The shrunken ambitions of British imperialism

Printer-friendly version

British imperialism is at an impasse. Humiliated and all but thrown out of Iraq, failing in Afghanistan and ignored when it tries to take the lead internationally, as at the recent Copenhagen climate change summit, it turns up the volume of propaganda to hide the reality. The deaths of the young men and women slaughtered in Helmand Province are spun into a cynical spectacle about the sacrifice and heroism of ‘our boys'. The reality of the century-long decline of British capitalism since it ceased to be the dominant economic and military power in the world once again confronts the British ruling class and forces it to reassess its imperialist strategy.

Imperialist and economic decline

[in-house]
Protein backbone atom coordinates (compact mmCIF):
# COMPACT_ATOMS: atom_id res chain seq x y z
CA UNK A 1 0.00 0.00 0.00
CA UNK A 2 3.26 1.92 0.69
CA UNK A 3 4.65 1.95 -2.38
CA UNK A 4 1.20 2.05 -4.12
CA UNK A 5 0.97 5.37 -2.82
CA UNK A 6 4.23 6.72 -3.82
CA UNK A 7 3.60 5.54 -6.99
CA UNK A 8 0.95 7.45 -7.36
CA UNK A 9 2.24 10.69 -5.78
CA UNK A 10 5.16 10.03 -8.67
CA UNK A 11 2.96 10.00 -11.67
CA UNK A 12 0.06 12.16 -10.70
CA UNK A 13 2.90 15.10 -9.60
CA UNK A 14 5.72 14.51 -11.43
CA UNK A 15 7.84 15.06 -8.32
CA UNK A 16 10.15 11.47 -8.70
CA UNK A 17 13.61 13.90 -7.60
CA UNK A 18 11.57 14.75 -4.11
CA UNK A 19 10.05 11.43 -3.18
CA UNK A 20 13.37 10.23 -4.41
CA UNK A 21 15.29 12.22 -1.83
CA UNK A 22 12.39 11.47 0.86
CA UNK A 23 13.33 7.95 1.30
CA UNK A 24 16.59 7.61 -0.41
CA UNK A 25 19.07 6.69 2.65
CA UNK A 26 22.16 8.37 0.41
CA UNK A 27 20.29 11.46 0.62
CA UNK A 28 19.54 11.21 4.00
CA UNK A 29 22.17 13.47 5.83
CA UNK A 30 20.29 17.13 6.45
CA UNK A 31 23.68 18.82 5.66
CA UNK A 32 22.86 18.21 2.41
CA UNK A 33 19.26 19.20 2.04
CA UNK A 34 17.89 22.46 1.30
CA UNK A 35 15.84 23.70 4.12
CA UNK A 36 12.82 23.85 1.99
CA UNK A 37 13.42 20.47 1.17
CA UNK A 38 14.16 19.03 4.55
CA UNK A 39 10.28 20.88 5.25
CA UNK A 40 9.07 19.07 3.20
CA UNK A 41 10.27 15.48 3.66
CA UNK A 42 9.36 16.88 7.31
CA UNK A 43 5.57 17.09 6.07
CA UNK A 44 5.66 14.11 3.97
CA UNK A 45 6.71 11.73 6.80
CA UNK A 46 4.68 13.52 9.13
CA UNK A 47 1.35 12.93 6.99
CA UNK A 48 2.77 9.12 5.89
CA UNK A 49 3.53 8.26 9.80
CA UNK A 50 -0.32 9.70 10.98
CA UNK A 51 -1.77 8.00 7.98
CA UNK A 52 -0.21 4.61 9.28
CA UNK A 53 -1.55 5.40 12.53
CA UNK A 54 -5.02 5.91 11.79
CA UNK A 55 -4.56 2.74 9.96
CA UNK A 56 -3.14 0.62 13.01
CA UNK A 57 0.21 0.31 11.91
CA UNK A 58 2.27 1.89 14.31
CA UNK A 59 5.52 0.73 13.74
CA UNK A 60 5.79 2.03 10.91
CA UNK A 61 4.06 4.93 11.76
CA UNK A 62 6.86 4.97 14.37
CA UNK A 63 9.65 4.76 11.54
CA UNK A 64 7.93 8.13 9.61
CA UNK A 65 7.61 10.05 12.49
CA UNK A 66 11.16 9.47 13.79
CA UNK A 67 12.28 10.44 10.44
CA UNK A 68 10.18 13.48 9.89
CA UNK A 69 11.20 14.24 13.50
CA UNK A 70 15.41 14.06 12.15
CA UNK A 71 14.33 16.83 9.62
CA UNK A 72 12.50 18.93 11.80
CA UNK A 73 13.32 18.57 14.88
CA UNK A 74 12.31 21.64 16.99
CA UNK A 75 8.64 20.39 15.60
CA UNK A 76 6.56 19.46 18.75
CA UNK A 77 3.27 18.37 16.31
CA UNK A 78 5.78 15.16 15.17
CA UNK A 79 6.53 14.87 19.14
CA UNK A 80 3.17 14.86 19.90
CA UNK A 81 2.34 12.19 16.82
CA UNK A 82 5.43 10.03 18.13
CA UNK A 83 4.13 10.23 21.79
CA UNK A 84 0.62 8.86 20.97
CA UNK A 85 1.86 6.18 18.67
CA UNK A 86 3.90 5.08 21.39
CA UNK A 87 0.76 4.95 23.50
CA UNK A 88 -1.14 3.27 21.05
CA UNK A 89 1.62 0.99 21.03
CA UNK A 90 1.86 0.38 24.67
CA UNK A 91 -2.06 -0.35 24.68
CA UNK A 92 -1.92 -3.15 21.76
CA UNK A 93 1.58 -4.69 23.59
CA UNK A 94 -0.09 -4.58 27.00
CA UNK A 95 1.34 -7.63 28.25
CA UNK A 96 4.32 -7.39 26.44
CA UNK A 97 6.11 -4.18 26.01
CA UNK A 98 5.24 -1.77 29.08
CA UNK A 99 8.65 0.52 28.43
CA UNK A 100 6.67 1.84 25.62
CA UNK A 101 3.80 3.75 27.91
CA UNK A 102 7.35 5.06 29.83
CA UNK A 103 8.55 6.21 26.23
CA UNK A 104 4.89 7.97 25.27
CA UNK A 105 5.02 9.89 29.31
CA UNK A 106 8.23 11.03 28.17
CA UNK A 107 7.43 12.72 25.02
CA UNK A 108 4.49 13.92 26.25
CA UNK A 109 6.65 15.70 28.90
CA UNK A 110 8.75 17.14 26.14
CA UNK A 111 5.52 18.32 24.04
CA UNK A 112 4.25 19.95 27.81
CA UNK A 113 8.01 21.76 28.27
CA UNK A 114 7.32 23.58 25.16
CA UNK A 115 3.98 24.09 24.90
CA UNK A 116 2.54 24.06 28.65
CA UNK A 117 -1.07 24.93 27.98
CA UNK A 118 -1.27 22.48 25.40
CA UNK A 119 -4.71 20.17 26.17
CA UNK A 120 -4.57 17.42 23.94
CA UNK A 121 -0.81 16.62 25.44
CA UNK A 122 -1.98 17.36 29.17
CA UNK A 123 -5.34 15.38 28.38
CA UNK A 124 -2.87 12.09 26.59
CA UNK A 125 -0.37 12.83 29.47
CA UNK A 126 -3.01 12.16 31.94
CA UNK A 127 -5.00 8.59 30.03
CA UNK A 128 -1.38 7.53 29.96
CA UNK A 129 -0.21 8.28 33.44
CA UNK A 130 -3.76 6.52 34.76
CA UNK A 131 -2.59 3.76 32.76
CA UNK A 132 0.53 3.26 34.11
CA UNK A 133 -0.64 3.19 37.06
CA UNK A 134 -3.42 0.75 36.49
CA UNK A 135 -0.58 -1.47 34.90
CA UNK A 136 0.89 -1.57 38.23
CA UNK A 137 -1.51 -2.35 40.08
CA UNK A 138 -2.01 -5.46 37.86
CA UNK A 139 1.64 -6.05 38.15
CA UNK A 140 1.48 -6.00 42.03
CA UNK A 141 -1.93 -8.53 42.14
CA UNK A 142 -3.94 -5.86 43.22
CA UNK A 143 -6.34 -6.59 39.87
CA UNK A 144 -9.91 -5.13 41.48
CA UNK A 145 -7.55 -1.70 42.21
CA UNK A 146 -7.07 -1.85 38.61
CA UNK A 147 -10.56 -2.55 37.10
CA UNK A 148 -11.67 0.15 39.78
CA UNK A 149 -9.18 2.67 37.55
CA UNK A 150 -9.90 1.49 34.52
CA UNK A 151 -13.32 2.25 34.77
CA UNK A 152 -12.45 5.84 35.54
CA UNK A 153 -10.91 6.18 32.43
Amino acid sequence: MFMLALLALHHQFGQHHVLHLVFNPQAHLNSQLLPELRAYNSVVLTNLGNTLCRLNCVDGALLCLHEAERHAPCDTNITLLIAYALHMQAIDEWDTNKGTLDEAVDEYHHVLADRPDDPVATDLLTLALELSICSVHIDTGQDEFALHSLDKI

There are two main causes of the current impasse. The first is the failure of the strategy pursued by British imperialism since the collapse of the Eastern Bloc in 1989. The loosening of the order imposed by the Cold War meant that all powers saw the opportunity to assert their own interests. For the majority of the British ruling class this meant trying to pursue an independent line between the US and Europe, which was perceived to be dominated by Germany. This saw some initial success during the 1990s where Britain joined the US in the first Iraq war and worked alongside France during the conflicts in the former Yugoslavia to oppose both Germany and the US. However, the ultimate result was that Britain found itself increasingly distrusted and squeezed between the two.